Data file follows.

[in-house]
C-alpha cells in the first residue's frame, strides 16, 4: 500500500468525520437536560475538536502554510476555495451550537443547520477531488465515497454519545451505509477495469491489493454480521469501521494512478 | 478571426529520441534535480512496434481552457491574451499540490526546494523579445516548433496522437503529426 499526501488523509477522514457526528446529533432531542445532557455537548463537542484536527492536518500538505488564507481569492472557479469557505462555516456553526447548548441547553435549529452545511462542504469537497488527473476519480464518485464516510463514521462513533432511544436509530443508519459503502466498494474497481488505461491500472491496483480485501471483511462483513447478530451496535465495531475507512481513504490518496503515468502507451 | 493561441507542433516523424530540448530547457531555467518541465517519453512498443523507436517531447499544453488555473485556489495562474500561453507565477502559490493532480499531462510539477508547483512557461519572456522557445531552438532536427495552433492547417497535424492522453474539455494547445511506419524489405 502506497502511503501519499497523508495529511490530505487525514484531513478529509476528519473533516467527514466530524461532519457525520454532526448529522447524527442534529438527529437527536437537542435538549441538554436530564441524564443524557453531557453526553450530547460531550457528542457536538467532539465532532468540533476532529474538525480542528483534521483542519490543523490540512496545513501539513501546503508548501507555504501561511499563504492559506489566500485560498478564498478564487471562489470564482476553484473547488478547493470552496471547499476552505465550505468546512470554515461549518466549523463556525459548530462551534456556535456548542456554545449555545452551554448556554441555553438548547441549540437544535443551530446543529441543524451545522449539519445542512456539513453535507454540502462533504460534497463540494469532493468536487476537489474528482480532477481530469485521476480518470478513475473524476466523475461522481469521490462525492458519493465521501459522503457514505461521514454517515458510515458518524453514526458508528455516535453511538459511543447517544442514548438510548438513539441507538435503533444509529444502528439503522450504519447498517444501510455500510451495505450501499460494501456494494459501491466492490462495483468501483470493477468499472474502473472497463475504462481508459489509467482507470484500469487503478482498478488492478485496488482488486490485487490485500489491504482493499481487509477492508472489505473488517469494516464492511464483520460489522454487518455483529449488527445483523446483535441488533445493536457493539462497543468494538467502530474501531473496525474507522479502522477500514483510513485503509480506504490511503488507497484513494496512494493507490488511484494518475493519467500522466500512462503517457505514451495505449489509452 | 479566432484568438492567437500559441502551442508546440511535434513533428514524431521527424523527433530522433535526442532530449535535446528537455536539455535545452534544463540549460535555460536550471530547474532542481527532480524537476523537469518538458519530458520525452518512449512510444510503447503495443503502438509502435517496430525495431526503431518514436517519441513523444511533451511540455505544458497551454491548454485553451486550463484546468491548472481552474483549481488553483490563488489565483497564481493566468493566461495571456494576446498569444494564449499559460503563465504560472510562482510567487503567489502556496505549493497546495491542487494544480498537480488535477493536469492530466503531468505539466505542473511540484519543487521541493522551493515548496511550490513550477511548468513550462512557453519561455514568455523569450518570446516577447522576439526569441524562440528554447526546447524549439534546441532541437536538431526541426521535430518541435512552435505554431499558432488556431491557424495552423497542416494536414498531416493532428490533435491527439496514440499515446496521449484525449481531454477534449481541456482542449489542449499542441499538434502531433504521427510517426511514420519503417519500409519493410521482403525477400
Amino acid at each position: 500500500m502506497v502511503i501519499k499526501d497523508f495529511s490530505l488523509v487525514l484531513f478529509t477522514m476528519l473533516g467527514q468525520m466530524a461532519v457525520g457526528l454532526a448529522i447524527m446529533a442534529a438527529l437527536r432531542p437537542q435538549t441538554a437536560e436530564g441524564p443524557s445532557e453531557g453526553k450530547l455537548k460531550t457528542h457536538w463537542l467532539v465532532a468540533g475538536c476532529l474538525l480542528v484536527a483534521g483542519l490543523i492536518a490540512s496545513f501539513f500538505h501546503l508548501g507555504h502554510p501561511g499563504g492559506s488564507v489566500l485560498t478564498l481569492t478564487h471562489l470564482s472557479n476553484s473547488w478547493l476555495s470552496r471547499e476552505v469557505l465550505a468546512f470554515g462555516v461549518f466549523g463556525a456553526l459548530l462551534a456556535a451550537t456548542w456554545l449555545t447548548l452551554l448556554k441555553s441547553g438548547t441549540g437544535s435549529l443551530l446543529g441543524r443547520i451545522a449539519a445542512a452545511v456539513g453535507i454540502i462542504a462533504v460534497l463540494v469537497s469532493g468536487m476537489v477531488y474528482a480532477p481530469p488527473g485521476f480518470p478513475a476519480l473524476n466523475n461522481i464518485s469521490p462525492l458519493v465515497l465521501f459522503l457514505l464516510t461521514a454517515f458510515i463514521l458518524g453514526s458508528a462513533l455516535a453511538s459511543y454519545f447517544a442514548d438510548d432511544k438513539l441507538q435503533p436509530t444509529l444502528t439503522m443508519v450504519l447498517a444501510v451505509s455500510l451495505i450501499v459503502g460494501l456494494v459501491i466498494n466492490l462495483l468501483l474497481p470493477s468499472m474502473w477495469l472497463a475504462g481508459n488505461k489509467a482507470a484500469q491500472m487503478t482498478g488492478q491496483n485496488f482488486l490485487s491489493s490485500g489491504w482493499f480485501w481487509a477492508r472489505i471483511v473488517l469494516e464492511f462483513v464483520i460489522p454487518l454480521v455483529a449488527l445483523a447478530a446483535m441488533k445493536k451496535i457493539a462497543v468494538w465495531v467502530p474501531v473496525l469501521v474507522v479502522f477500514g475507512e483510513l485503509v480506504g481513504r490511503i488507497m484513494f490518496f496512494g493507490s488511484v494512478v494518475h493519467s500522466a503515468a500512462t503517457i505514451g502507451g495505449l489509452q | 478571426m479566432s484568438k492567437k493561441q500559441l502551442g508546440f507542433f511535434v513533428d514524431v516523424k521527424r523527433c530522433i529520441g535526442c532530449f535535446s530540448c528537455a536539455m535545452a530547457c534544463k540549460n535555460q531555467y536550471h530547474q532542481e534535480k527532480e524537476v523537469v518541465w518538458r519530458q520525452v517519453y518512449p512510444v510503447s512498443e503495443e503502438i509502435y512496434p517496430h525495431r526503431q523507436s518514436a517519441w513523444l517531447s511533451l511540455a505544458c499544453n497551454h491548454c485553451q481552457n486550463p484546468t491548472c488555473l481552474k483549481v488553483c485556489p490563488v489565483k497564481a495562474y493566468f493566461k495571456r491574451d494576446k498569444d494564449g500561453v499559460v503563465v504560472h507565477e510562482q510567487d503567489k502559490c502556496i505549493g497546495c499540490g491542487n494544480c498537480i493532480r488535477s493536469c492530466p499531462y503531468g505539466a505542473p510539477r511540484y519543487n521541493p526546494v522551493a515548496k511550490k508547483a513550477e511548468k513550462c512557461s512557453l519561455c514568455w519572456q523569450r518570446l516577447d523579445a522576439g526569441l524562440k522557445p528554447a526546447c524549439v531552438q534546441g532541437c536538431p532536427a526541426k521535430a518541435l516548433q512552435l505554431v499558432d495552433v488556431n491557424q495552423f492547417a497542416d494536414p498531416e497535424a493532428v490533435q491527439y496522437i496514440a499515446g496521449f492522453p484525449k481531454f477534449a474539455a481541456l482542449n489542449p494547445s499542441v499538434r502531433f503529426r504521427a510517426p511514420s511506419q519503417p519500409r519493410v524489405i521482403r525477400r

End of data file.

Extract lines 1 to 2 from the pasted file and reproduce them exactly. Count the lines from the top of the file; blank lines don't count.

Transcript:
[in-house]
C-alpha cells in the first residue's frame, strides 16, 4: 500500500468525520437536560475538536502554510476555495451550537443547520477531488465515497454519545451505509477495469491489493454480521469501521494512478 | 478571426529520441534535480512496434481552457491574451499540490526546494523579445516548433496522437503529426 499526501488523509477522514457526528446529533432531542445532557455537548463537542484536527492536518500538505488564507481569492472557479469557505462555516456553526447548548441547553435549529452545511462542504469537497488527473476519480464518485464516510463514521462513533432511544436509530443508519459503502466498494474497481488505461491500472491496483480485501471483511462483513447478530451496535465495531475507512481513504490518496503515468502507451 | 493561441507542433516523424530540448530547457531555467518541465517519453512498443523507436517531447499544453488555473485556489495562474500561453507565477502559490493532480499531462510539477508547483512557461519572456522557445531552438532536427495552433492547417497535424492522453474539455494547445511506419524489405 502506497502511503501519499497523508495529511490530505487525514484531513478529509476528519473533516467527514466530524461532519457525520454532526448529522447524527442534529438527529437527536437537542435538549441538554436530564441524564443524557453531557453526553450530547460531550457528542457536538467532539465532532468540533476532529474538525480542528483534521483542519490543523490540512496545513501539513501546503508548501507555504501561511499563504492559506489566500485560498478564498478564487471562489470564482476553484473547488478547493470552496471547499476552505465550505468546512470554515461549518466549523463556525459548530462551534456556535456548542456554545449555545452551554448556554441555553438548547441549540437544535443551530446543529441543524451545522449539519445542512456539513453535507454540502462533504460534497463540494469532493468536487476537489474528482480532477481530469485521476480518470478513475473524476466523475461522481469521490462525492458519493465521501459522503457514505461521514454517515458510515458518524453514526458508528455516535453511538459511543447517544442514548438510548438513539441507538435503533444509529444502528439503522450504519447498517444501510455500510451495505450501499460494501456494494459501491466492490462495483468501483470493477468499472474502473472497463475504462481508459489509467482507470484500469487503478482498478488492478485496488482488486490485487490485500489491504482493499481487509477492508472489505473488517469494516464492511464483520460489522454487518455483529449488527445483523446483535441488533445493536457493539462497543468494538467502530474501531473496525474507522479502522477500514483510513485503509480506504490511503488507497484513494496512494493507490488511484494518475493519467500522466500512462503517457505514451495505449489509452 | 479566432484568438492567437500559441502551442508546440511535434513533428514524431521527424523527433530522433535526442532530449535535446528537455536539455535545452534544463540549460535555460536550471530547474532542481527532480524537476523537469518538458519530458520525452518512449512510444510503447503495443503502438509502435517496430525495431526503431518514436517519441513523444511533451511540455505544458497551454491548454485553451486550463484546468491548472481552474483549481488553483490563488489565483497564481493566468493566461495571456494576446498569444494564449499559460503563465504560472510562482510567487503567489502556496505549493497546495491542487494544480498537480488535477493536469492530466503531468505539466505542473511540484519543487521541493522551493515548496511550490513550477511548468513550462512557453519561455514568455523569450518570446516577447522576439526569441524562440528554447526546447524549439534546441532541437536538431526541426521535430518541435512552435505554431499558432488556431491557424495552423497542416494536414498531416493532428490533435491527439496514440499515446496521449484525449481531454477534449481541456482542449489542449499542441499538434502531433504521427510517426511514420519503417519500409519493410521482403525477400